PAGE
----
Review: Good for a Girl: A Woman Running in a Man's World

Lauren Fleshman, five-time NCAA running champion at Stanford University and two-time national champion at the professional level, always displayed obsessive dedication, commitment and drive. In her superb memoir, Good for a Girl, she opens a door into her athletic and personal life, baring honest, hard truths about her path to becoming "one of the most decorated American distance runners of all time." She also fearlessly exposes the often dark, demanding underbelly of female sports and how she believes it needs to be reformed.

Fleshman was born in 1981 and grew up in a middle-class family that ate dinner together every night. Fleshman's father was a contradiction: big-hearted and charismatic, gruff and hot-headed. But Fleshman's abiding love for him--and her constant seeking of his love and approval--became a driving force: "He was the kind of dad who wanted sons, but he got two daughters and refused to adjust his parenting plan." Her father instilled principles of excellence that carried over into Fleshman's life--especially when she found sports. She was a gifted runner in middle school PE, but after being beaten by a boy in a school race, she started showing up late. The track coach gave Fleshman an ultimatum: he would waive her "punishment" of collecting 150 soda cans for recycling if she'd agree to compete in a track meet. This launched Fleshman into competitive running; she excelled throughout high school, college and beyond, was sponsored by Nike, and later became a sought-after coach and entrepreneur.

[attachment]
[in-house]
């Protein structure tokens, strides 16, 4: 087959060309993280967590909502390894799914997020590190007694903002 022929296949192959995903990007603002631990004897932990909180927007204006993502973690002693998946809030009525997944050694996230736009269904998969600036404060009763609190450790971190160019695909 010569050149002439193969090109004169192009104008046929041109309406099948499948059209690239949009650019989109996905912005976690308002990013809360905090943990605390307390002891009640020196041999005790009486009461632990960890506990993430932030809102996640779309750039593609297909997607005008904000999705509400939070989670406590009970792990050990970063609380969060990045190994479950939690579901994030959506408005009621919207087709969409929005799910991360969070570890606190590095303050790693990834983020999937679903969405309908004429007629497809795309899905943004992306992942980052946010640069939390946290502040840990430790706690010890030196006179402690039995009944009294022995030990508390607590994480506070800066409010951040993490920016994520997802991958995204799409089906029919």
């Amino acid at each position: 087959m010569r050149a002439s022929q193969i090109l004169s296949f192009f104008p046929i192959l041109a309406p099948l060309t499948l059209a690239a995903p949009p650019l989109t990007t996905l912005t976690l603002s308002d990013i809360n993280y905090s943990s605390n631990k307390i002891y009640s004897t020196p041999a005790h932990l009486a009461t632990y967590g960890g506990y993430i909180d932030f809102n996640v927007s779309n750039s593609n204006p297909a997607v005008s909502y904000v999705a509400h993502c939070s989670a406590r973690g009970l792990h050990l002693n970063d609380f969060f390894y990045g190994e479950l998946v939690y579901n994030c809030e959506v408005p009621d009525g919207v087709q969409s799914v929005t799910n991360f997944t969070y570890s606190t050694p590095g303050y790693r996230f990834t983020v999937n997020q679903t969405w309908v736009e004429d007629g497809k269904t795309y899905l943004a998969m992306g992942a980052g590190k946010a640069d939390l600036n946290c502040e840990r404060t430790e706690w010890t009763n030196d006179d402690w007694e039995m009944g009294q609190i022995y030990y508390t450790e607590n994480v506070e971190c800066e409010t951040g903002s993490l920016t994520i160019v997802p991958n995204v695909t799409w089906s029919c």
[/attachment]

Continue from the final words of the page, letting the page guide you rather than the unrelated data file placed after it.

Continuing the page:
Straightforward and well-structured, this memoir traces the many challenges, setbacks and confusions on Fleshman's road to success. Her life experiences serve to fortify facts and statistics that support how sports participation can substantially impact a woman's life. However, because women are forced to keep up in a male-dominated world, female puberty is often "framed as a threat to performance." The pressure of competition among girls fosters eating disorders, physical problems, injuries and mental health issues. In addition, expectations for women to be "feminine" create a clash between being both physically strong and sexually attractive.

Her discussion of physiology and sports psychology enhance Fleshman's impassioned, deeply personal narrative. She beautifully balances the book with equal parts joy and victory, pain and heartache. Good for a Girl is a necessary, important read that will enlighten athletes of all genders, their coaches and those who cheer for them. --Kathleen Gerard, blogger at Reading Between the Lines

Shelf Talker: This impassioned, enlightened memoir by Lauren Fleshman, an exceptional American distance runner, explores competitive athleticism.

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